A Tramp Abroad, but mostly at Home 7 August 2010

In A Tramp Abroad, Mark Twain reccounts his 1878 journey through Europe with his characteristic, and occasionally annoying, curmudgeonly humor.  Late in the book, after too many months of fine dining and hotel fare, Twain is clearly longing for “American food and American domestic cookery.”  In Chapter XX (pp. 235-241), he launches a mild attack on European food, from breakfast to dinner, and prepares an extensive menu for the distinctly American meal that he intends to eat upon his return to the States.  For those interested in the particulars of this meal, I recommend Andrew Beahrs’ engaging recent book, Twain’s Feast, in which the author track’s down many of the American dishes that Twain describes.

Reading Beahrs’ book set me thinking about my own food adventures, recently abroad, but mostly at home.  And just as I was contemplating a fantasy menu of my own, a friend emailed to ask when American Road Trip was going to post a food update comparable to last week’s building slide show.  It was a fair question; I’d taken nearly as many pictures of food on my road trips as buildings.  This shouldn’t come as a surprise.  As loyal readers of American Road Trip are well aware, I hold food and buildings in equal esteem.  If it seems that I sometimes privilege buildings over food, that’s only because buildings are my day job.

Upon reflection, I’ve come to realize my taste in food precisely mirrors my taste in buildings.

I prefer the extremes of vernacular and high style to the dreaded middle ground, tacos at a Route 66 gas station and abandoned motel having an appeal equal to martinis at the Four Seasons in the Seagram Building (which is being lovingly restored by Belmont Freeman Architects). No doubt, this appeal is inextricably linked to what I see as a direct, formal relationship between food and building, one that can have a powerful effect on dining.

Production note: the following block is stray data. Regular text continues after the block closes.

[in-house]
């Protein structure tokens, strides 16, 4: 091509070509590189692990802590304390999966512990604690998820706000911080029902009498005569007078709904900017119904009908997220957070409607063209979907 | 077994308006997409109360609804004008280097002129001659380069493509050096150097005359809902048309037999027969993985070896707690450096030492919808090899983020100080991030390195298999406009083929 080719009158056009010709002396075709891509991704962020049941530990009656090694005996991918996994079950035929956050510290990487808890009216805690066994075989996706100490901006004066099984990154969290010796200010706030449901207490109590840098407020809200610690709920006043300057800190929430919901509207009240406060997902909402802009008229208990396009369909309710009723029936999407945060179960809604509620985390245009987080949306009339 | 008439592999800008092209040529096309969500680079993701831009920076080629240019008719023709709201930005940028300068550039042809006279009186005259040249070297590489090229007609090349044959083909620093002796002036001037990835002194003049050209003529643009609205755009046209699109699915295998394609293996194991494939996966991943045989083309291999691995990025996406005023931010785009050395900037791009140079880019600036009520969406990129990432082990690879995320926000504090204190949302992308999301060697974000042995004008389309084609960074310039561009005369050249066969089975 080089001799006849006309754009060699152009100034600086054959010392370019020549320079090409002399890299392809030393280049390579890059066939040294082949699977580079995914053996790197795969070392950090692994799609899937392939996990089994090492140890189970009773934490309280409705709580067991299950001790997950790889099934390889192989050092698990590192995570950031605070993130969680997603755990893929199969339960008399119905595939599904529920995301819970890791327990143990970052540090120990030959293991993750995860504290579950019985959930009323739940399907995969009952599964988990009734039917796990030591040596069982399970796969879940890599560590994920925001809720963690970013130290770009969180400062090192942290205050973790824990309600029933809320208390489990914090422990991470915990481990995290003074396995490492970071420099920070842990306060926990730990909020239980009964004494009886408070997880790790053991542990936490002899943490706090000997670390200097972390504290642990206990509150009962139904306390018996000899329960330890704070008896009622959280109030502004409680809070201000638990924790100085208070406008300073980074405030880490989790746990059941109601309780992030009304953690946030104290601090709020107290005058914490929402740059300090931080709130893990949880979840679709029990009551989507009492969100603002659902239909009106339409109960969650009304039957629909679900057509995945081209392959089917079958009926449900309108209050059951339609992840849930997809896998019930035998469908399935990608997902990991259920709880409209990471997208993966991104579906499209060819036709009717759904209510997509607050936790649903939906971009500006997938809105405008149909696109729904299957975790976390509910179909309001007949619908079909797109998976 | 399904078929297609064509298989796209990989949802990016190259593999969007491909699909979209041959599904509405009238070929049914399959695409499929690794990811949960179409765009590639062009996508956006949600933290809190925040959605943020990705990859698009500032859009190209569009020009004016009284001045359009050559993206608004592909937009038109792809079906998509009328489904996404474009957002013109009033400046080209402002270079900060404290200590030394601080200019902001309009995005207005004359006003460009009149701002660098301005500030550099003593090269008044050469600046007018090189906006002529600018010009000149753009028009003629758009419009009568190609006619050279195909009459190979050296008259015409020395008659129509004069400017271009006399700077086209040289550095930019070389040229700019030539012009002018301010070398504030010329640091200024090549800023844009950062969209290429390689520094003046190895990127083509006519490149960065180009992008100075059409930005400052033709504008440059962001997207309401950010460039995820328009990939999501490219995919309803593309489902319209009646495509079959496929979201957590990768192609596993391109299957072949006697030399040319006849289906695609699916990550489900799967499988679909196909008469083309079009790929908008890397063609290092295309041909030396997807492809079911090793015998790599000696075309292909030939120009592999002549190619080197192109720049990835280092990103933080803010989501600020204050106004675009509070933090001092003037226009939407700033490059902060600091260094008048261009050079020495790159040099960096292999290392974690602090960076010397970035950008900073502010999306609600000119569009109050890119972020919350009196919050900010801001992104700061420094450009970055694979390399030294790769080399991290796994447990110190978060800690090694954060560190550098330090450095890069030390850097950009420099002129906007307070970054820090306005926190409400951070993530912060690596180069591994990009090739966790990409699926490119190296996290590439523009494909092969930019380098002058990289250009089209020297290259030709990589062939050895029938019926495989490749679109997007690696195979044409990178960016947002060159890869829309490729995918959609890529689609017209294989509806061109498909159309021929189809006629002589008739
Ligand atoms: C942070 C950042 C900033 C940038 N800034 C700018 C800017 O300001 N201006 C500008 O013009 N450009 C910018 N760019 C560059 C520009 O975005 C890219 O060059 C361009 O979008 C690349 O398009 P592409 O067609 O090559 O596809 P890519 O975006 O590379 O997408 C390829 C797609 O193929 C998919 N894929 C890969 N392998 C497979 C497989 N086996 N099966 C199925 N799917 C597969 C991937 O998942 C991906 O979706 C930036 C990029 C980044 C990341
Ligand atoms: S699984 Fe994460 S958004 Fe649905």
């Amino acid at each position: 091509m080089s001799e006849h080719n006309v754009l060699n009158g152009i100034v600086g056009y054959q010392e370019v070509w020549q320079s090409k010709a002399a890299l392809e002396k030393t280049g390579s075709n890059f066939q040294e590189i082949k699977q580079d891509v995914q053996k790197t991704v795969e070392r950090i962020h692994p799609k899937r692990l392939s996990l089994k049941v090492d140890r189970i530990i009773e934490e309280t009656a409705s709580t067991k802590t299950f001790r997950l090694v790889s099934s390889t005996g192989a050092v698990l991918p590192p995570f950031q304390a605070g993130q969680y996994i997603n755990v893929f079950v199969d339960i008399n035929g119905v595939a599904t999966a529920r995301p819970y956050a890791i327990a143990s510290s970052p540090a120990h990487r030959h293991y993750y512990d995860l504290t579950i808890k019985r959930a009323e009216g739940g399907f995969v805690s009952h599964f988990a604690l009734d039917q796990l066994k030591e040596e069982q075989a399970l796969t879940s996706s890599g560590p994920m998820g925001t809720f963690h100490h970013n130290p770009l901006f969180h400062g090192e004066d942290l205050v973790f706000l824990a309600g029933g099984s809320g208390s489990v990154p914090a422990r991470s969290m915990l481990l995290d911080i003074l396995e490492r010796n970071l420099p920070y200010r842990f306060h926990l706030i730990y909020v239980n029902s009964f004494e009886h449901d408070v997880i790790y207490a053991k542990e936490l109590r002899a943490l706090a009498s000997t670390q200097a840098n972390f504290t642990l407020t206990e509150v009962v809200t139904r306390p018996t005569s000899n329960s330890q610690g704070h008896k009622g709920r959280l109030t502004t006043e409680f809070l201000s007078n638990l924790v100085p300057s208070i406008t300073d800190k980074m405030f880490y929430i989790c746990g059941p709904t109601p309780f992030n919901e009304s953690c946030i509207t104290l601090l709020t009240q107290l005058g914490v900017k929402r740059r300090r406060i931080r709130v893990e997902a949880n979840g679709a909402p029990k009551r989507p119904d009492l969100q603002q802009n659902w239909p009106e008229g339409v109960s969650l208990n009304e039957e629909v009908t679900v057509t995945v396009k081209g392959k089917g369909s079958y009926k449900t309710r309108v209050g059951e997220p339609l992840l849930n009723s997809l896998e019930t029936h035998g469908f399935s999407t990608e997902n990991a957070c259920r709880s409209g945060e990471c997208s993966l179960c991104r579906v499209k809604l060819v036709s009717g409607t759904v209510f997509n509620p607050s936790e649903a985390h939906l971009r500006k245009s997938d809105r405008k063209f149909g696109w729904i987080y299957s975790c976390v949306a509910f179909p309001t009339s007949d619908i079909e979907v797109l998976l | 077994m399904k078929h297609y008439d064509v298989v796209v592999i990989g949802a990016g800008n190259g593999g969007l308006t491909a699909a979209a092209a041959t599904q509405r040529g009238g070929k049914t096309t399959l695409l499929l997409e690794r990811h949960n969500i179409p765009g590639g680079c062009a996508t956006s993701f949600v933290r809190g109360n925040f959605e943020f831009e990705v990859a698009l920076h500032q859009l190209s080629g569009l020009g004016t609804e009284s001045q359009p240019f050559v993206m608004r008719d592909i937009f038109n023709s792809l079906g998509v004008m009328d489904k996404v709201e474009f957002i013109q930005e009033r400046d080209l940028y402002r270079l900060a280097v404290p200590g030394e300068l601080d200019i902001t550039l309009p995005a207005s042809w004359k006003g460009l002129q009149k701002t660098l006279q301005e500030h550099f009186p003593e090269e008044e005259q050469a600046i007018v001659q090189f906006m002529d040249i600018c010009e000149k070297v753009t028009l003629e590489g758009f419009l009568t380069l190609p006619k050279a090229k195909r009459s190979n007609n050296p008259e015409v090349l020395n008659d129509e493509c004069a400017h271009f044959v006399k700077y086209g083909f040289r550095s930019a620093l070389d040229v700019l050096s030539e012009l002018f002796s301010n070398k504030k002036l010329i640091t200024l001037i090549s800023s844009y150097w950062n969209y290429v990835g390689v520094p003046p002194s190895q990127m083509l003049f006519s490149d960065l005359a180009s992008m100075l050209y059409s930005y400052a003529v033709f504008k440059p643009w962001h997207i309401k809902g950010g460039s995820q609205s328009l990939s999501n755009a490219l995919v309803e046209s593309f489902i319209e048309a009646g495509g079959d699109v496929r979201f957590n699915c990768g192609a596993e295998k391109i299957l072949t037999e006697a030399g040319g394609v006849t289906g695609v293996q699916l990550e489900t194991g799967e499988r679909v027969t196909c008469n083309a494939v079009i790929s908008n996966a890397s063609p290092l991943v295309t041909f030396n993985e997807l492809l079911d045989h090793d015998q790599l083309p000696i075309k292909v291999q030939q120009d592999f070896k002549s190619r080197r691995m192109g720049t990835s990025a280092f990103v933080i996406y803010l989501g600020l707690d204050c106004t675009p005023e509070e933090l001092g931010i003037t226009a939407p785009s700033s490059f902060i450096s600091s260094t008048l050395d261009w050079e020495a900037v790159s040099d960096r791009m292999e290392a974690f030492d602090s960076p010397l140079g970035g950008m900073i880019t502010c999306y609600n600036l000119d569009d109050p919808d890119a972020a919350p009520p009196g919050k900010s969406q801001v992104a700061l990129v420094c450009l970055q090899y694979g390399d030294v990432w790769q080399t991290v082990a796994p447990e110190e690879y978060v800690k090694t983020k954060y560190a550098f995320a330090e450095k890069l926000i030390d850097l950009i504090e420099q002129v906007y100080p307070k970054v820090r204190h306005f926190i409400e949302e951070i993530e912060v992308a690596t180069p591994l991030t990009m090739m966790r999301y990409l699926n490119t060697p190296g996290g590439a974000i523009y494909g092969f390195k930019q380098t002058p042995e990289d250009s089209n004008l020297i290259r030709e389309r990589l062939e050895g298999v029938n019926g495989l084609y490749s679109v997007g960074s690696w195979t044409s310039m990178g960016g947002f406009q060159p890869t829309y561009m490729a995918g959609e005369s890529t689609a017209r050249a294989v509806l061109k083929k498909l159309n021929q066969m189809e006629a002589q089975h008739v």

Thus, for example, no matter how excellent Thomas Keller’s dishes, my enjoyment of Per Se is muted by the taupe blandness of by Adam Tihany’s interiors.  Only the fake double doors of the restaurant’s entrance offer any kind of aesthetic frisson, but only because they remind me of a 1950s jewelry store I recall from my youth.

With those glossy blue doors, sliding glass partitions, and manicured topiaries, the stylized Dorothy Draper glamour of the entrance (which is little more than an interior store front in a shopping mall) is far more enthralling than the supposedly soothing serenity of the dining room itself.

To emphasize the food:building analogy I seem to be proposing, I was tempted, in the slideshow that follows, to include images of both the dishes I consumed and the spaces in which I consumed them.  In the end, though, I decided that the food was ready for its close-up.  Nonetheless, there are plenty of hints of the settings incidentally captured in photographs otherwise concerned with the fine details of cobblers, hamburgers, etc.  Captions give some additional information for those who might want it.

Here is Mostly at Home on the YouTube channel AmericanRoadTripNYC.  La cena e pronta.

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